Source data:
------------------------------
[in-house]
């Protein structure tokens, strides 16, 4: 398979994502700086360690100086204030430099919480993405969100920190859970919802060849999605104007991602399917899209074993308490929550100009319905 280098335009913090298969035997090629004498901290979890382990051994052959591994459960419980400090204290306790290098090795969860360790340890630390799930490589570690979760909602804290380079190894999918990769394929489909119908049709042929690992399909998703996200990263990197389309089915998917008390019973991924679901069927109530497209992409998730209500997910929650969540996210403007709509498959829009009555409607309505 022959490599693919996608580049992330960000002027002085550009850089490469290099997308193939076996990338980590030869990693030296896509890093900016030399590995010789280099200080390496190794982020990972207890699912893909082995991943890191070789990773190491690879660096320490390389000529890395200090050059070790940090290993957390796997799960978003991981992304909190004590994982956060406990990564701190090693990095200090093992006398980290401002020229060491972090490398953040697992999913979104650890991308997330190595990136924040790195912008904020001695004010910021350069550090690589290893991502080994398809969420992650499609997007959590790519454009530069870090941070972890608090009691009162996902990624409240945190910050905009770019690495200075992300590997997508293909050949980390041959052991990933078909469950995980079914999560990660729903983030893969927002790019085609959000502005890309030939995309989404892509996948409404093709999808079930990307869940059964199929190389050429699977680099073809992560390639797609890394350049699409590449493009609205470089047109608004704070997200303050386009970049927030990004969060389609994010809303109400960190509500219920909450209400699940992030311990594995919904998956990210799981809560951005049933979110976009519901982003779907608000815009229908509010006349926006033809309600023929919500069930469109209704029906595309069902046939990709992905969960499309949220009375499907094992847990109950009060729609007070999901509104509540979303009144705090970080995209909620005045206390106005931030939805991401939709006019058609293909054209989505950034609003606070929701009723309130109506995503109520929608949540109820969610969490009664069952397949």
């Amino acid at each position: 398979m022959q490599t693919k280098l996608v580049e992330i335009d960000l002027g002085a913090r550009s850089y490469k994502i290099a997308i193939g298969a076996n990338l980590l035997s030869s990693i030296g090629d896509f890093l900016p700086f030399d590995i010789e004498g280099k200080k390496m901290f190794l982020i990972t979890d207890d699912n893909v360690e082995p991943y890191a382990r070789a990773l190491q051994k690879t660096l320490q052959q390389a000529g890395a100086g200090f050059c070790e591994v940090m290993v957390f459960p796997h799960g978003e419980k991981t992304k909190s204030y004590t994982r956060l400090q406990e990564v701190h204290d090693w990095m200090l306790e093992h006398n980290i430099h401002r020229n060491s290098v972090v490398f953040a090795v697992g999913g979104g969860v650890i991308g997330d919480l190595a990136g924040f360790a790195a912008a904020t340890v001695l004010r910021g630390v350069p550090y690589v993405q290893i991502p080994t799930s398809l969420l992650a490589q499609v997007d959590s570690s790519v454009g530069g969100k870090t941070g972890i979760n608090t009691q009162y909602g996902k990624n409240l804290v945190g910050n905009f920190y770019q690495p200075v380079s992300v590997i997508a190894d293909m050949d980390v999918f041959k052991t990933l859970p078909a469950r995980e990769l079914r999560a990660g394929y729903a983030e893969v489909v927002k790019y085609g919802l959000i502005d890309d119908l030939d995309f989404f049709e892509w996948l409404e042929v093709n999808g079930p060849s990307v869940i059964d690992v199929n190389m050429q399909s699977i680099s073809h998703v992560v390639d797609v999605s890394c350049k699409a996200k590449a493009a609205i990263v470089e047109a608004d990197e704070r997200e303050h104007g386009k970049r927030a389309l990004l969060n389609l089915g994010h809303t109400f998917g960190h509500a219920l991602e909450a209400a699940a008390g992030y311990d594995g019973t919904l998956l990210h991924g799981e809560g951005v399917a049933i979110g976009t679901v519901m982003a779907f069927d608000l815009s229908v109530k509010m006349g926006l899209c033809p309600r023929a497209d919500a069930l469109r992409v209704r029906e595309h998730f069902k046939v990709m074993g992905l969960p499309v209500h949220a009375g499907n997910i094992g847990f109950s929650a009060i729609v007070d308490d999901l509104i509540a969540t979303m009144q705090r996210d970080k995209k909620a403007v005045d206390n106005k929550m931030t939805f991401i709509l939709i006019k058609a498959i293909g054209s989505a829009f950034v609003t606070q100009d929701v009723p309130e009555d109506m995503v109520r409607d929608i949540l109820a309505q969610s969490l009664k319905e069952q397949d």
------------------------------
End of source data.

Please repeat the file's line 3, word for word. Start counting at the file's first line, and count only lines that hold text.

């Amino acid at each position: 398979m022959q490599t693919k280098l996608v580049e992330i335009d960000l002027g002085a913090r550009s850089y490469k994502i290099a997308i193939g298969a076996n990338l980590l035997s030869s990693i030296g090629d896509f890093l900016p700086f030399d590995i010789e004498g280099k200080k390496m901290f190794l982020i990972t979890d207890d699912n893909v360690e082995p991943y890191a382990r070789a990773l190491q051994k690879t660096l320490q052959q390389a000529g890395a100086g200090f050059c070790e591994v940090m290993v957390f459960p796997h799960g978003e419980k991981t992304k909190s204030y004590t994982r956060l400090q406990e990564v701190h204290d090693w990095m200090l306790e093992h006398n980290i430099h401002r020229n060491s290098v972090v490398f953040a090795v697992g999913g979104g969860v650890i991308g997330d919480l190595a990136g924040f360790a790195a912008a904020t340890v001695l004010r910021g630390v350069p550090y690589v993405q290893i991502p080994t799930s398809l969420l992650a490589q499609v997007d959590s570690s790519v454009g530069g969100k870090t941070g972890i979760n608090t009691q009162y909602g996902k990624n409240l804290v945190g910050n905009f920190y770019q690495p200075v380079s992300v590997i997508a190894d293909m050949d980390v999918f041959k052991t990933l859970p078909a469950r995980e990769l079914r999560a990660g394929y729903a983030e893969v489909v927002k790019y085609g919802l959000i502005d890309d119908l030939d995309f989404f049709e892509w996948l409404e042929v093709n999808g079930p060849s990307v869940i059964d690992v199929n190389m050429q399909s699977i680099s073809h998703v992560v390639d797609v999605s890394c350049k699409a996200k590449a493009a609205i990263v470089e047109a608004d990197e704070r997200e303050h104007g386009k970049r927030a389309l990004l969060n389609l089915g994010h809303t109400f998917g960190h509500a219920l991602e909450a209400a699940a008390g992030y311990d594995g019973t919904l998956l990210h991924g799981e809560g951005v399917a049933i979110g976009t679901v519901m982003a779907f069927d608000l815009s229908v109530k509010m006349g926006l899209c033809p309600r023929a497209d919500a069930l469109r992409v209704r029906e595309h998730f069902k046939v990709m074993g992905l969960p499309v209500h949220a009375g499907n997910i094992g847990f109950s929650a009060i729609v007070d308490d999901l509104i509540a969540t979303m009144q705090r996210d970080k995209k909620a403007v005045d206390n106005k929550m931030t939805f991401i709509l939709i006019k058609a498959i293909g054209s989505a829009f950034v609003t606070q100009d929701v009723p309130e009555d109506m995503v109520r409607d929608i949540l109820a309505q969610s969490l009664k319905e069952q397949d």